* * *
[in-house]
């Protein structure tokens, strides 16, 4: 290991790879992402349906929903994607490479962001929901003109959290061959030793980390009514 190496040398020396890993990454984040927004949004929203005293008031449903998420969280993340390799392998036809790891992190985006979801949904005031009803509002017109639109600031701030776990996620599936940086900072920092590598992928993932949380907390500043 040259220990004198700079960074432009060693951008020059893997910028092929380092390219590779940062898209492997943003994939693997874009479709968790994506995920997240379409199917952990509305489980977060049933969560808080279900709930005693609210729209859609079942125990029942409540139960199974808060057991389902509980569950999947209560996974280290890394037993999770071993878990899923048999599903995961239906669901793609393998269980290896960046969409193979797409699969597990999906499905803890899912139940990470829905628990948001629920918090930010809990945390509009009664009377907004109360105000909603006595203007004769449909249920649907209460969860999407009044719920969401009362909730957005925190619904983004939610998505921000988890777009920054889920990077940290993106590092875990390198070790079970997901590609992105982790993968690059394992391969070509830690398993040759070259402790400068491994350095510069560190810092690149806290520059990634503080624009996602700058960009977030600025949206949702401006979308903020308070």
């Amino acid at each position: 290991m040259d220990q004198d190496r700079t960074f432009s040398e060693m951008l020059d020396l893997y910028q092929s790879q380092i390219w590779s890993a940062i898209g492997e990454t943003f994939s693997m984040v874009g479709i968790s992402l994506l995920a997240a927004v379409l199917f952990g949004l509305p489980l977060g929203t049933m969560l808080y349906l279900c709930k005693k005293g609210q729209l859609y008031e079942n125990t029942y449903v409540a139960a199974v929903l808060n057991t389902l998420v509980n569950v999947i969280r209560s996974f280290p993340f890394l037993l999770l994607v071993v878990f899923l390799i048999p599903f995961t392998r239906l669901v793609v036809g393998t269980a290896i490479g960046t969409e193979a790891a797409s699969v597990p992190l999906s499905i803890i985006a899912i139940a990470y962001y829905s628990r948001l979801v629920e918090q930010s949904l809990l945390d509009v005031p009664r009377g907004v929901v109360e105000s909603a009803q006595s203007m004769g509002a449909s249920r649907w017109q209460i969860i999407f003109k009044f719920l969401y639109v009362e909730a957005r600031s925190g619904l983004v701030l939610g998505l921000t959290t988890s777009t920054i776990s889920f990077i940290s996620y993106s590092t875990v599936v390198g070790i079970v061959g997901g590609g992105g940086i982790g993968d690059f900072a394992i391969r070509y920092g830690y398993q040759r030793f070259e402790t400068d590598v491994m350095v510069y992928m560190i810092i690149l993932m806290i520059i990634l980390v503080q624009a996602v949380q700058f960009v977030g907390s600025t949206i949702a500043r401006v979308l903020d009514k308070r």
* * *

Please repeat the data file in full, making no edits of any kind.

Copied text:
[in-house]
């Protein structure tokens, strides 16, 4: 290991790879992402349906929903994607490479962001929901003109959290061959030793980390009514 190496040398020396890993990454984040927004949004929203005293008031449903998420969280993340390799392998036809790891992190985006979801949904005031009803509002017109639109600031701030776990996620599936940086900072920092590598992928993932949380907390500043 040259220990004198700079960074432009060693951008020059893997910028092929380092390219590779940062898209492997943003994939693997874009479709968790994506995920997240379409199917952990509305489980977060049933969560808080279900709930005693609210729209859609079942125990029942409540139960199974808060057991389902509980569950999947209560996974280290890394037993999770071993878990899923048999599903995961239906669901793609393998269980290896960046969409193979797409699969597990999906499905803890899912139940990470829905628990948001629920918090930010809990945390509009009664009377907004109360105000909603006595203007004769449909249920649907209460969860999407009044719920969401009362909730957005925190619904983004939610998505921000988890777009920054889920990077940290993106590092875990390198070790079970997901590609992105982790993968690059394992391969070509830690398993040759070259402790400068491994350095510069560190810092690149806290520059990634503080624009996602700058960009977030600025949206949702401006979308903020308070």
């Amino acid at each position: 290991m040259d220990q004198d190496r700079t960074f432009s040398e060693m951008l020059d020396l893997y910028q092929s790879q380092i390219w590779s890993a940062i898209g492997e990454t943003f994939s693997m984040v874009g479709i968790s992402l994506l995920a997240a927004v379409l199917f952990g949004l509305p489980l977060g929203t049933m969560l808080y349906l279900c709930k005693k005293g609210q729209l859609y008031e079942n125990t029942y449903v409540a139960a199974v929903l808060n057991t389902l998420v509980n569950v999947i969280r209560s996974f280290p993340f890394l037993l999770l994607v071993v878990f899923l390799i048999p599903f995961t392998r239906l669901v793609v036809g393998t269980a290896i490479g960046t969409e193979a790891a797409s699969v597990p992190l999906s499905i803890i985006a899912i139940a990470y962001y829905s628990r948001l979801v629920e918090q930010s949904l809990l945390d509009v005031p009664r009377g907004v929901v109360e105000s909603a009803q006595s203007m004769g509002a449909s249920r649907w017109q209460i969860i999407f003109k009044f719920l969401y639109v009362e909730a957005r600031s925190g619904l983004v701030l939610g998505l921000t959290t988890s777009t920054i776990s889920f990077i940290s996620y993106s590092t875990v599936v390198g070790i079970v061959g997901g590609g992105g940086i982790g993968d690059f900072a394992i391969r070509y920092g830690y398993q040759r030793f070259e402790t400068d590598v491994m350095v510069y992928m560190i810092i690149l993932m806290i520059i990634l980390v503080q624009a996602v949380q700058f960009v977030g907390s600025t949206i949702a500043r401006v979308l903020d009514k308070r």